IRS Issues Proposed Regulations on Claiming Rehabilitation Tax Credits
On May 21, 2020, the Internal Revenue Service (the “IRS”) issued guidance on how to claim the rehabilitation tax credit under Section 47 of the Internal Revenue of Code of 1986, as amended (the “Code”). The guidance, in the form of proposed regulations, includes rules to coordinate the new 5-year period over which the credit may be claimed with other special rules for investment credit property.
The proposed regulations were made necessary due to Section 13402(a) of the 2017 Tax Cuts and Jobs Act (TCJA), which modified Section 47 of the Code. Prior to the TCJA, Section 47(a) provided a two-tier credit for qualified rehabilitation expenditures (“QREs”) incurred in connection with the rehabilitation of a qualified rehabilitated building (“QRB”). The credit was as follows: (1) a twenty percent (20%) credit for QREs with respect to a certified historic building, and (2) a ten percent (10%) credit for QREs with respect to a QRB other than a certified historic building (for certain buildings first placed in service before 1936). Both credits were fully allowed in the taxable year the QRB was placed in service. For purposes of the above rule, a QRE generally is any amount properly chargeable to a capital account (i) for property for which depreciation is allowable under Section 168 and which is (I) nonresidential real property, (II) residential rental property, (III) real property which has a class life of more than 12.5 years, or (IV) an addition or improvement to property described in (I), (II), or (III) above, and (ii) in connection with the rehabilitation of a QRB.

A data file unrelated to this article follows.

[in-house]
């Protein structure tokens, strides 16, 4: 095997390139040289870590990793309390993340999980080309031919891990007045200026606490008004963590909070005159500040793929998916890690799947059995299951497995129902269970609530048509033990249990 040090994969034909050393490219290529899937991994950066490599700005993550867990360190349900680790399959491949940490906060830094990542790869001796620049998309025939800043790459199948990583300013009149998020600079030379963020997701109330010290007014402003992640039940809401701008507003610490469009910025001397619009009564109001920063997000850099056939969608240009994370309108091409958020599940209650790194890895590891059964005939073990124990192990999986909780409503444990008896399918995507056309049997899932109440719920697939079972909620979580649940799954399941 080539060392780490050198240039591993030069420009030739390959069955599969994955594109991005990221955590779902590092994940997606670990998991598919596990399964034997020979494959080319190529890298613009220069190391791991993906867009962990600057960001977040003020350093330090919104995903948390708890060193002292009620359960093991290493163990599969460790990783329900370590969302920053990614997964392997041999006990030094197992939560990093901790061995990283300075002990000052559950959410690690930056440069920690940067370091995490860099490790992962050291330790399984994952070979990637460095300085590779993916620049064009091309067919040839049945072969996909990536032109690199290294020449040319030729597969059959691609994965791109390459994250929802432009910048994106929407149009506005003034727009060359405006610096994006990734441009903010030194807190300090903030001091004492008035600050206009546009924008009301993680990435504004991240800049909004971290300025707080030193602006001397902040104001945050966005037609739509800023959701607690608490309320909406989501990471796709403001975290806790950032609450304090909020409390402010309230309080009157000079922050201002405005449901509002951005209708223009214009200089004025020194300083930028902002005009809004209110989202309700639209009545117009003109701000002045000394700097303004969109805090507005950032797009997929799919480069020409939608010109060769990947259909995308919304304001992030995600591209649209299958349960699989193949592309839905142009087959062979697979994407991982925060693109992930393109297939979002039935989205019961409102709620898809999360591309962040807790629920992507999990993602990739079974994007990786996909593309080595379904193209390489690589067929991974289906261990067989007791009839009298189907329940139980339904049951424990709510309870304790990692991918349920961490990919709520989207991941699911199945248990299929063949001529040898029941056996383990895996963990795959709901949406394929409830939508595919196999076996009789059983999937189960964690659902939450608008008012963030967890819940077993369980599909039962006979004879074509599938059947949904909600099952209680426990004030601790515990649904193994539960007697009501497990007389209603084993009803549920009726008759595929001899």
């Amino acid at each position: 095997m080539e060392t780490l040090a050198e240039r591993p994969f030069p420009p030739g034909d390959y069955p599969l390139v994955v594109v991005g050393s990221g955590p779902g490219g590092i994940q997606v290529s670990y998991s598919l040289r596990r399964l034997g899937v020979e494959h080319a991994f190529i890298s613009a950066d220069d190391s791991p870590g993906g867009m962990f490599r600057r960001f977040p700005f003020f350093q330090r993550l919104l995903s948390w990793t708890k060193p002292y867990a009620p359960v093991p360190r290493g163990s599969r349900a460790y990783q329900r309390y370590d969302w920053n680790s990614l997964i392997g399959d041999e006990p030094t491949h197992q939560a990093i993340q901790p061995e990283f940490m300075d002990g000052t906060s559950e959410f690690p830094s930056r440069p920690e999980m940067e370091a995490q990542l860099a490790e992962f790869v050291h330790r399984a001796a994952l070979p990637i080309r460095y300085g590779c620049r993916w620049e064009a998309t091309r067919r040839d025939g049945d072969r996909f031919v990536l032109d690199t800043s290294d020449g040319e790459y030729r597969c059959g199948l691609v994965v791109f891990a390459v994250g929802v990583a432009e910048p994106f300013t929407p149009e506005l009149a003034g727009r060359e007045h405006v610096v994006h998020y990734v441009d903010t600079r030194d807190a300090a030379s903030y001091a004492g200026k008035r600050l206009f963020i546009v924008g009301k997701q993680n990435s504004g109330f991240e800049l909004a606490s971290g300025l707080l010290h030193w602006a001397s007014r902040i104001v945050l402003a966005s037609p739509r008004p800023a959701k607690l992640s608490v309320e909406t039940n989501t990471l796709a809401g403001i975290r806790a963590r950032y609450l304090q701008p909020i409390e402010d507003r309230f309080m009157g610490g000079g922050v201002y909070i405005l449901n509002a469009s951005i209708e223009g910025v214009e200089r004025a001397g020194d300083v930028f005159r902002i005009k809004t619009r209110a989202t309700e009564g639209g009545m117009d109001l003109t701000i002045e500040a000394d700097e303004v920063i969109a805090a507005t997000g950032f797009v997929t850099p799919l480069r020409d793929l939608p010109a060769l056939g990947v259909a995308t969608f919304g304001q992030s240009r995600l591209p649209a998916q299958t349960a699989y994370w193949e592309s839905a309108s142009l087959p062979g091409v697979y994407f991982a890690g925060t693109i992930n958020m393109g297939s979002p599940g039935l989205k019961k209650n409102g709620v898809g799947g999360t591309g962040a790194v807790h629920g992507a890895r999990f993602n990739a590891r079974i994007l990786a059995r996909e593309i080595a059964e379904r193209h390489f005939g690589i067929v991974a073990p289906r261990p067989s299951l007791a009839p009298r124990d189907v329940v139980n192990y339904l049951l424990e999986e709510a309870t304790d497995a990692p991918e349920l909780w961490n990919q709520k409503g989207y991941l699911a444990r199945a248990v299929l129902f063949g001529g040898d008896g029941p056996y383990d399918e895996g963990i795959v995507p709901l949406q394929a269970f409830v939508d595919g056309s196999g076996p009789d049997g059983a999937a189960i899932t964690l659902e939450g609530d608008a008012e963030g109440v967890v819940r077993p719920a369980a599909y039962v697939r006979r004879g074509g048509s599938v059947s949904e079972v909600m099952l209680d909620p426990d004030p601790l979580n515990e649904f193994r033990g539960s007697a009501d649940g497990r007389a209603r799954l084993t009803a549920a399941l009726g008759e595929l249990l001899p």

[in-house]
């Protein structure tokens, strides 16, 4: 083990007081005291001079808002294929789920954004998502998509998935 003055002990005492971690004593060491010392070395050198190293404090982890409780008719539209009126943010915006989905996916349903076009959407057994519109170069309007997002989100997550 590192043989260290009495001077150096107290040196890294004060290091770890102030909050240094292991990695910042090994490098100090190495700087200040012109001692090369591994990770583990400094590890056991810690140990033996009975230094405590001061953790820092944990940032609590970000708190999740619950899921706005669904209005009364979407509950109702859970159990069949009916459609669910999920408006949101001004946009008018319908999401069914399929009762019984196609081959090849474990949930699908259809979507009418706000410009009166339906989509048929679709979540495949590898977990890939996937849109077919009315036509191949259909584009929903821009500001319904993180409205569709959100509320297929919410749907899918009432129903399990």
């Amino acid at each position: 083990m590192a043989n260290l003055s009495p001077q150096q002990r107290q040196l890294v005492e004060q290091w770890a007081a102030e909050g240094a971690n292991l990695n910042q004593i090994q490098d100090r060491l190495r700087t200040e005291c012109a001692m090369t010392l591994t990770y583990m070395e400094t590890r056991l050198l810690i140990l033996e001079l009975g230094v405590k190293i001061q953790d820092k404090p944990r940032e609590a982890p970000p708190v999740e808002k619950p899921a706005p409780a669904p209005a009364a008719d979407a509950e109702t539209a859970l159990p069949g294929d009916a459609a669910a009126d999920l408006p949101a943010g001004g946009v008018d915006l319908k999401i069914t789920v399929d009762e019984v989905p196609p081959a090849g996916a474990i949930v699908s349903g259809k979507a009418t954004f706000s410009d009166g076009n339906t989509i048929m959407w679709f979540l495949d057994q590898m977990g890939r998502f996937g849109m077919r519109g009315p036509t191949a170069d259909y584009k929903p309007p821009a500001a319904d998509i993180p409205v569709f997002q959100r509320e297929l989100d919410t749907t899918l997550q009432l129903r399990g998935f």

The TCJA repealed the ten percent (10%) credit for pre-1936 buildings and modified the rules for claiming the twenty percent (20%) credit for certified historic structures. These amendments were generally applicable to QRE amounts paid or incurred after December 31, 2017. In addition, the credit for certified historical structures remained at twenty percent (20%), but was to be claimed ratably over a 5-year period beginning in the tax year in which the QRB was placed in service. The TCJA also provided for a transition rule, which provided that in the case of QREs (for either a certified historic structure eligible for a twenty percent (20%) credit or a pre-1936 building eligible for a ten percent (10%) credit prior to December 31, 2017), with respect to any building owned or leased by the taxpayer at all times on and after January 1, 2018, the 24-month period selected by the taxpayer or the 60-month period selected by the taxpayer under the rule for phased rehabilitation is to begin no later than the end of the 180-day period beginning on December 22, 2017, and the amendments made the TCJA apply to such QREs paid or incurred after the end of the taxable year in which such 24-month or 60-month period ends.